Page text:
Check these pieces on the diseases of summer
The coming warmer months bring more than just sunny beach days ... they also bring more ticks and mosquitoes ... and more West Nile and Lyme.
The negative effects of a warmer planet on human health are expected to be wide and varied, from heat stroke to low birth weight, asthma to cholera. As we move into the northern hemisphere’s summer, though, many are perhaps most likely to find ourselves thinking about two such diseases, West Nile and Lyme.
Both are widespread and troublesome, rarely fatal but with the potential to cause long-lasting neurological damage. Both have only recently become significant problems for public health, and both have been spreading. Both are zoonotic, meaning they come from and lurk in non-human animals. And, perhaps most significantly in climate terms, both are vector-borne, meaning they are transmitted by ticks, in the case of Lyme-causing bacteria, and mosquitoes in the case of the West Nile virus. Ticks and mosquitoes, of course, do poorly in cold weather but quite well in warm, and so too do the many diseases they carry.
For a very good introduction to this topic, watch the short video “Covid-19 Will Be Just ‘One of Many’ New Infectious Diseases Spilling Over From Animals to Humans” and read the interview with David Quammen here (Anna Belle Peevey, Inside Climate News, 2020). (More below on Quammen.)
Then, read Jeff Goodell’s excellent article in Rolling Stone, “How Climate Change Is Ushering in a New Pandemic Era” (2020). As is typical of his work, this piece is both packed with information and rich with storytelling.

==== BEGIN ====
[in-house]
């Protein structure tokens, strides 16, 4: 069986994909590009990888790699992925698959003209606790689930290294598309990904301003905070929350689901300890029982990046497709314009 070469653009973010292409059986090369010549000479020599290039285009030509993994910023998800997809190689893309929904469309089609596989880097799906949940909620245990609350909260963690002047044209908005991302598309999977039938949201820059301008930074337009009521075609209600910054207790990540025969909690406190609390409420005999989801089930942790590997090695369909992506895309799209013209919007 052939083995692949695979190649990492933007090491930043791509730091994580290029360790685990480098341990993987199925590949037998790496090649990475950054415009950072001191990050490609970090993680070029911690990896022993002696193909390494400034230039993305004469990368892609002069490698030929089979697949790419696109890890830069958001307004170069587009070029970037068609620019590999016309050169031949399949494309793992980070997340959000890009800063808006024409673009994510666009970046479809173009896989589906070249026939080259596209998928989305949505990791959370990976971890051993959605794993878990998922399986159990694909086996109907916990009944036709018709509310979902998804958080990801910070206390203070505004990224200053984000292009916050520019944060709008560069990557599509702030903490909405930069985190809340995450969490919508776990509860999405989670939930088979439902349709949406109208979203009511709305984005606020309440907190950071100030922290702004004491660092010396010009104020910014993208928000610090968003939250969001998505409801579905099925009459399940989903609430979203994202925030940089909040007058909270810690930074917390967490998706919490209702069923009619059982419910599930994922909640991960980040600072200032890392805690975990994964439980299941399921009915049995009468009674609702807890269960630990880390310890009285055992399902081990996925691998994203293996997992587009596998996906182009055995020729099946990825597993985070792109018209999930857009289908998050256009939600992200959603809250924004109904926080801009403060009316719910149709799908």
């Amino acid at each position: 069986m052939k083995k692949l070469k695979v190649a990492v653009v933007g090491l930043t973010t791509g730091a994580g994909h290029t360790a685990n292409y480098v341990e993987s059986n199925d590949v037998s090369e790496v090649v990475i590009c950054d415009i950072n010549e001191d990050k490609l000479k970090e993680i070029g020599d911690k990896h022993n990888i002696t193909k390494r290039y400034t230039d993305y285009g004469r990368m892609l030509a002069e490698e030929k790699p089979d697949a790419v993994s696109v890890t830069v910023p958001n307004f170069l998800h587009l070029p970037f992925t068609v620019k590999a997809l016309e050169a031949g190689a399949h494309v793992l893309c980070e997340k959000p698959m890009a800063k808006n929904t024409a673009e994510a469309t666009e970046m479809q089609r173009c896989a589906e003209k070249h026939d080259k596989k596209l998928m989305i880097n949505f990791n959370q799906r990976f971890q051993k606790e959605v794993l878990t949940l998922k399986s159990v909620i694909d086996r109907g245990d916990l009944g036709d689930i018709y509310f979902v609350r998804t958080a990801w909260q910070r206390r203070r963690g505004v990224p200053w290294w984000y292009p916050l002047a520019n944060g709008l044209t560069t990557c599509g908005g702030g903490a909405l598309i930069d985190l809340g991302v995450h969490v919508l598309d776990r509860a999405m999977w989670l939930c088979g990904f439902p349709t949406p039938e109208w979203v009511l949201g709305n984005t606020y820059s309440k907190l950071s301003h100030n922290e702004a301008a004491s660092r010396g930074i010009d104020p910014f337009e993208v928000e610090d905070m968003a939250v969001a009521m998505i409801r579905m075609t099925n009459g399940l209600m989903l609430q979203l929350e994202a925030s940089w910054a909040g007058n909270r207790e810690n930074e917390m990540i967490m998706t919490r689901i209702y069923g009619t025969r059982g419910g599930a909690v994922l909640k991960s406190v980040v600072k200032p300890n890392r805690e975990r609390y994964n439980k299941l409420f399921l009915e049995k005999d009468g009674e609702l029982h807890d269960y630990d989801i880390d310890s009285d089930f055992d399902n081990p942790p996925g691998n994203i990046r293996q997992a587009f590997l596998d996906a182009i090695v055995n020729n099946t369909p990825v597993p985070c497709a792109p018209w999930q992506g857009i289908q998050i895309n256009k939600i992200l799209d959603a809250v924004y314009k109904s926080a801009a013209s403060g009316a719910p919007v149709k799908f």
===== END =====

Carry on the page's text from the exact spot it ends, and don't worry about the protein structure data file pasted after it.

Another solid and informative piece is Abrahm Lustgarten’s piece in ProPublica, “How Climate Change Is Contributing to Skyrocketing Rates of Infectious Disease” (2020).
On the occasion of the Zika outbreak, the New York Times Magazine published a wide-ranging, engaging, and very informative piece, “Why the Menace of Mosquitoes Will Only Get Worse” (Maryn Mckenna, 2017). And here is a 2021 update on Zika.
Should you find yourself getting really interested in these topics, perhaps especially in the context of Covid-19, you might read this interview in the Bulletin of the Atomic Scientists with David Quammen, “How it feels to predict a pandemic.” (Dan Drollette Jr., 2020) and then Quammen’s terrific 2012 book, Spillover: Animal Infections and the Next Human Pandemic. The disturbances caused by climate change are only part of this very creepy, well-written, complex, and educational story – but it’s a story we would all do well to learn.